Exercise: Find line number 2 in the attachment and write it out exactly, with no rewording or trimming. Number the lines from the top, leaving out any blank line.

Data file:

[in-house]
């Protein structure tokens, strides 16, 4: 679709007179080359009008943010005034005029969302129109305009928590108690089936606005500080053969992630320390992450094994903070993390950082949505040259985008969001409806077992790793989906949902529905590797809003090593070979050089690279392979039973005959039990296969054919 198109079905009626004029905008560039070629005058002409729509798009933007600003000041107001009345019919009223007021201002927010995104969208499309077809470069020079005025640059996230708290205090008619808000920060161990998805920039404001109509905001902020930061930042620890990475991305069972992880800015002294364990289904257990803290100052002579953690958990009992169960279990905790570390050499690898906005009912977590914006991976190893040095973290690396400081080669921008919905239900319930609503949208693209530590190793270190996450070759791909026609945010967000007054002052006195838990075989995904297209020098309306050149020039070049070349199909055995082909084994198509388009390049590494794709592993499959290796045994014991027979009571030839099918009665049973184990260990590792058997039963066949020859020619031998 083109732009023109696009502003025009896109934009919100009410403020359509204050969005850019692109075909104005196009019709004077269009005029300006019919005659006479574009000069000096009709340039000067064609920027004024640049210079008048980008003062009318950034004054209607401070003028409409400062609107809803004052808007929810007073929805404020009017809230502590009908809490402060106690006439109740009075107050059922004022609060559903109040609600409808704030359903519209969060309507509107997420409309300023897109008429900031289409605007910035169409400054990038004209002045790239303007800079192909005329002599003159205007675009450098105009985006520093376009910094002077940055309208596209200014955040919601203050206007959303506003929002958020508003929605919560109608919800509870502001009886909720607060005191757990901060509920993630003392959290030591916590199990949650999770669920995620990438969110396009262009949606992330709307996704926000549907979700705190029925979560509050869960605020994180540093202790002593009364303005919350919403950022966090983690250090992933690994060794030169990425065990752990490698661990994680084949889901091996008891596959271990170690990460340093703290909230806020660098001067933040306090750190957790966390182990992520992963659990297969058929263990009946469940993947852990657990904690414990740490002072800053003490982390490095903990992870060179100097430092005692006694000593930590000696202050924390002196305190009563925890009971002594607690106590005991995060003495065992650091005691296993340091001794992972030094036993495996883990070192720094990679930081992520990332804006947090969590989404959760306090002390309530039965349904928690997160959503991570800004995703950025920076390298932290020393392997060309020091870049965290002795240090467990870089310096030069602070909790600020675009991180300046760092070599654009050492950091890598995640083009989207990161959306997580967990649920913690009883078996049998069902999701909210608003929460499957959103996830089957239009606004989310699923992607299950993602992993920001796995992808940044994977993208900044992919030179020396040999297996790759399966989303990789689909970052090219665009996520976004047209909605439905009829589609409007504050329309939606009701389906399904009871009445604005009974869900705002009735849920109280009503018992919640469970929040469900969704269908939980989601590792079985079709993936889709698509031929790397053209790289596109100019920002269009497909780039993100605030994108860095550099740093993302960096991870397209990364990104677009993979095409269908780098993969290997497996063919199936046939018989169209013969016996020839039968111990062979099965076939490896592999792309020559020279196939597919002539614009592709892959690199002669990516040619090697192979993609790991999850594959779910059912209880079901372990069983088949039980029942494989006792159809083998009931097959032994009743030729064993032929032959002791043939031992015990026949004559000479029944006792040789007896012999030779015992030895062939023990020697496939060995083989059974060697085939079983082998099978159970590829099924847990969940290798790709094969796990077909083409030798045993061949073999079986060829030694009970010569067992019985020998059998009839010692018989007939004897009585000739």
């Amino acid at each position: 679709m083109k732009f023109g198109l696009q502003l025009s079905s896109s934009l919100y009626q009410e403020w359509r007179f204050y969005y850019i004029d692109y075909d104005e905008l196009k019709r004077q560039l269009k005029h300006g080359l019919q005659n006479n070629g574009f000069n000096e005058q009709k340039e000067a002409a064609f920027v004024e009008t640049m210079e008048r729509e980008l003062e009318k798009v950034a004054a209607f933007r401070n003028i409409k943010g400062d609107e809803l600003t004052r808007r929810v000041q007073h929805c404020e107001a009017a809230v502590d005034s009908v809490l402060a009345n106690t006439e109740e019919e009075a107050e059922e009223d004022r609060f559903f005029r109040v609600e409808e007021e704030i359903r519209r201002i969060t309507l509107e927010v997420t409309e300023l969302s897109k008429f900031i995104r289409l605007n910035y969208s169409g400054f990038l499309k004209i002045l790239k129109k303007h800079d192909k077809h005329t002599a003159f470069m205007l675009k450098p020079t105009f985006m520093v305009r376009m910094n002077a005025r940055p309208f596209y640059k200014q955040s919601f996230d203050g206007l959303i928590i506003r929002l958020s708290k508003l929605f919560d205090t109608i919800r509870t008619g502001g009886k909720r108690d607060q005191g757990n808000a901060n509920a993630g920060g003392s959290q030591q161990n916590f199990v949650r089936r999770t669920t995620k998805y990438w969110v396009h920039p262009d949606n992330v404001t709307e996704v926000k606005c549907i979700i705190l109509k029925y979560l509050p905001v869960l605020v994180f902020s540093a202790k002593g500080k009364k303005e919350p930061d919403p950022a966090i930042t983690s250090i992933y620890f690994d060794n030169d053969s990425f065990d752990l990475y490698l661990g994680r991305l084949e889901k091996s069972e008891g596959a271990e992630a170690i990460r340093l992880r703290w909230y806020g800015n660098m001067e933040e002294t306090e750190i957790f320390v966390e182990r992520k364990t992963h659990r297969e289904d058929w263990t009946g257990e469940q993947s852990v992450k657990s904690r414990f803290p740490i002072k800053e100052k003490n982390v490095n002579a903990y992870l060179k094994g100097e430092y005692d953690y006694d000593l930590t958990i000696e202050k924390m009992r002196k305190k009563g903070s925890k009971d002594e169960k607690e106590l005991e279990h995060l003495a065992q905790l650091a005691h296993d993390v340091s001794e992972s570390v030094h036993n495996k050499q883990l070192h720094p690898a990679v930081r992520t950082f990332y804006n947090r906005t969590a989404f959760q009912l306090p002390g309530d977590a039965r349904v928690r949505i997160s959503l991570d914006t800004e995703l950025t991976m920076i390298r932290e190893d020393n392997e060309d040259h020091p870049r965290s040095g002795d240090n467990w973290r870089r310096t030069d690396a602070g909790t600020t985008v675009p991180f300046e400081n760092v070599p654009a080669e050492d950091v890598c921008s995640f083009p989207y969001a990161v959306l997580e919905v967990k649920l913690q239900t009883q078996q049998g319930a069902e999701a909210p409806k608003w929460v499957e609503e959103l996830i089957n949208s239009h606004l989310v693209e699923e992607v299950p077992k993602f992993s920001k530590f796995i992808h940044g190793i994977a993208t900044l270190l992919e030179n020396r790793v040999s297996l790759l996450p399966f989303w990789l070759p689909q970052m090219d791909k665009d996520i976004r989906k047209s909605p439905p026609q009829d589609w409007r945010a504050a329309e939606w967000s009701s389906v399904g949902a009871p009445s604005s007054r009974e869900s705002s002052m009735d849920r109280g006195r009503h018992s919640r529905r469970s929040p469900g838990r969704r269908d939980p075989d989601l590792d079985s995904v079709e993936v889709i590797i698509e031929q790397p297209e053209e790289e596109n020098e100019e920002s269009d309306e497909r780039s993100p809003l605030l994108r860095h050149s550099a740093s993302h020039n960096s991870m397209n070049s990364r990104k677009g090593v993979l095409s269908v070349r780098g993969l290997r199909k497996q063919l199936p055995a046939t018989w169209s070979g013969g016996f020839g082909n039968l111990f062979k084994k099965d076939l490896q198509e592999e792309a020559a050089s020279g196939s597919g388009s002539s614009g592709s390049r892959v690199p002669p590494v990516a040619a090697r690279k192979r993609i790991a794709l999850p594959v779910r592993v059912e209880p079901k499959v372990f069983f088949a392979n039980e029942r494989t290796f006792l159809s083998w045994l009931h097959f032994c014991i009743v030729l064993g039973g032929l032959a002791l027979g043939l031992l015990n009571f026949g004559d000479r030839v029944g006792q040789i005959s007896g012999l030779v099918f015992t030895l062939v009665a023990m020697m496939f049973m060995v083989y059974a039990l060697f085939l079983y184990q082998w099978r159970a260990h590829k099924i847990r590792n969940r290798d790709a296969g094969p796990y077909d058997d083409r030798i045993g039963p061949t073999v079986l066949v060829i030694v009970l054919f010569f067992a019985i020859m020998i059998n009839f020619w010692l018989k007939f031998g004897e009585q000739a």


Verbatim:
């Protein structure tokens, strides 16, 4: 679709007179080359009008943010005034005029969302129109305009928590108690089936606005500080053969992630320390992450094994903070993390950082949505040259985008969001409806077992790793989906949902529905590797809003090593070979050089690279392979039973005959039990296969054919 198109079905009626004029905008560039070629005058002409729509798009933007600003000041107001009345019919009223007021201002927010995104969208499309077809470069020079005025640059996230708290205090008619808000920060161990998805920039404001109509905001902020930061930042620890990475991305069972992880800015002294364990289904257990803290100052002579953690958990009992169960279990905790570390050499690898906005009912977590914006991976190893040095973290690396400081080669921008919905239900319930609503949208693209530590190793270190996450070759791909026609945010967000007054002052006195838990075989995904297209020098309306050149020039070049070349199909055995082909084994198509388009390049590494794709592993499959290796045994014991027979009571030839099918009665049973184990260990590792058997039963066949020859020619031998 083109732009023109696009502003025009896109934009919100009410403020359509204050969005850019692109075909104005196009019709004077269009005029300006019919005659006479574009000069000096009709340039000067064609920027004024640049210079008048980008003062009318950034004054209607401070003028409409400062609107809803004052808007929810007073929805404020009017809230502590009908809490402060106690006439109740009075107050059922004022609060559903109040609600409808704030359903519209969060309507509107997420409309300023897109008429900031289409605007910035169409400054990038004209002045790239303007800079192909005329002599003159205007675009450098105009985006520093376009910094002077940055309208596209200014955040919601203050206007959303506003929002958020508003929605919560109608919800509870502001009886909720607060005191757990901060509920993630003392959290030591916590199990949650999770669920995620990438969110396009262009949606992330709307996704926000549907979700705190029925979560509050869960605020994180540093202790002593009364303005919350919403950022966090983690250090992933690994060794030169990425065990752990490698661990994680084949889901091996008891596959271990170690990460340093703290909230806020660098001067933040306090750190957790966390182990992520992963659990297969058929263990009946469940993947852990657990904690414990740490002072800053003490982390490095903990992870060179100097430092005692006694000593930590000696202050924390002196305190009563925890009971002594607690106590005991995060003495065992650091005691296993340091001794992972030094036993495996883990070192720094990679930081992520990332804006947090969590989404959760306090002390309530039965349904928690997160959503991570800004995703950025920076390298932290020393392997060309020091870049965290002795240090467990870089310096030069602070909790600020675009991180300046760092070599654009050492950091890598995640083009989207990161959306997580967990649920913690009883078996049998069902999701909210608003929460499957959103996830089957239009606004989310699923992607299950993602992993920001796995992808940044994977993208900044992919030179020396040999297996790759399966989303990789689909970052090219665009996520976004047209909605439905009829589609409007504050329309939606009701389906399904009871009445604005009974869900705002009735849920109280009503018992919640469970929040469900969704269908939980989601590792079985079709993936889709698509031929790397053209790289596109100019920002269009497909780039993100605030994108860095550099740093993302960096991870397209990364990104677009993979095409269908780098993969290997497996063919199936046939018989169209013969016996020839039968111990062979099965076939490896592999792309020559020279196939597919002539614009592709892959690199002669990516040619090697192979993609790991999850594959779910059912209880079901372990069983088949039980029942494989006792159809083998009931097959032994009743030729064993032929032959002791043939031992015990026949004559000479029944006792040789007896012999030779015992030895062939023990020697496939060995083989059974060697085939079983082998099978159970590829099924847990969940290798790709094969796990077909083409030798045993061949073999079986060829030694009970010569067992019985020998059998009839010692018989007939004897009585000739």